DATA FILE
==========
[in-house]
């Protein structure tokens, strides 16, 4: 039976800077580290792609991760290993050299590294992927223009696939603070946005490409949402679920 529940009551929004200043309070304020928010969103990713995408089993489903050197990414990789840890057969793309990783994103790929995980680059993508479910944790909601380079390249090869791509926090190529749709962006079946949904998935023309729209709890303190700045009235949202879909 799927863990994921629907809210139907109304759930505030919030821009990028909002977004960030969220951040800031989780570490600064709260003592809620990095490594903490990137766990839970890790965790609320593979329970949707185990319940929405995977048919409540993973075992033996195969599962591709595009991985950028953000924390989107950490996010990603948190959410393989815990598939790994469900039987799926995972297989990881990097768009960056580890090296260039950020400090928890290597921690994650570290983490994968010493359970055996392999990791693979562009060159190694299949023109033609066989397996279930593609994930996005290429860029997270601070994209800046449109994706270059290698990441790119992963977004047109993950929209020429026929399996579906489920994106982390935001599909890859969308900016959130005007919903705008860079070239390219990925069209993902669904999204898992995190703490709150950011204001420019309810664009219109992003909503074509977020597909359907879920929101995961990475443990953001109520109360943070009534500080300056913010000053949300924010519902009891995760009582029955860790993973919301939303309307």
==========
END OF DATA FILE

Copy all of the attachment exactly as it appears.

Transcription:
[in-house]
């Protein structure tokens, strides 16, 4: 039976800077580290792609991760290993050299590294992927223009696939603070946005490409949402679920 529940009551929004200043309070304020928010969103990713995408089993489903050197990414990789840890057969793309990783994103790929995980680059993508479910944790909601380079390249090869791509926090190529749709962006079946949904998935023309729209709890303190700045009235949202879909 799927863990994921629907809210139907109304759930505030919030821009990028909002977004960030969220951040800031989780570490600064709260003592809620990095490594903490990137766990839970890790965790609320593979329970949707185990319940929405995977048919409540993973075992033996195969599962591709595009991985950028953000924390989107950490996010990603948190959410393989815990598939790994469900039987799926995972297989990881990097768009960056580890090296260039950020400090928890290597921690994650570290983490994968010493359970055996392999990791693979562009060159190694299949023109033609066989397996279930593609994930996005290429860029997270601070994209800046449109994706270059290698990441790119992963977004047109993950929209020429026929399996579906489920994106982390935001599909890859969308900016959130005007919903705008860079070239390219990925069209993902669904999204898992995190703490709150950011204001420019309810664009219109992003909503074509977020597909359907879920929101995961990475443990953001109520109360943070009534500080300056913010000053949300924010519902009891995760009582029955860790993973919301939303309307």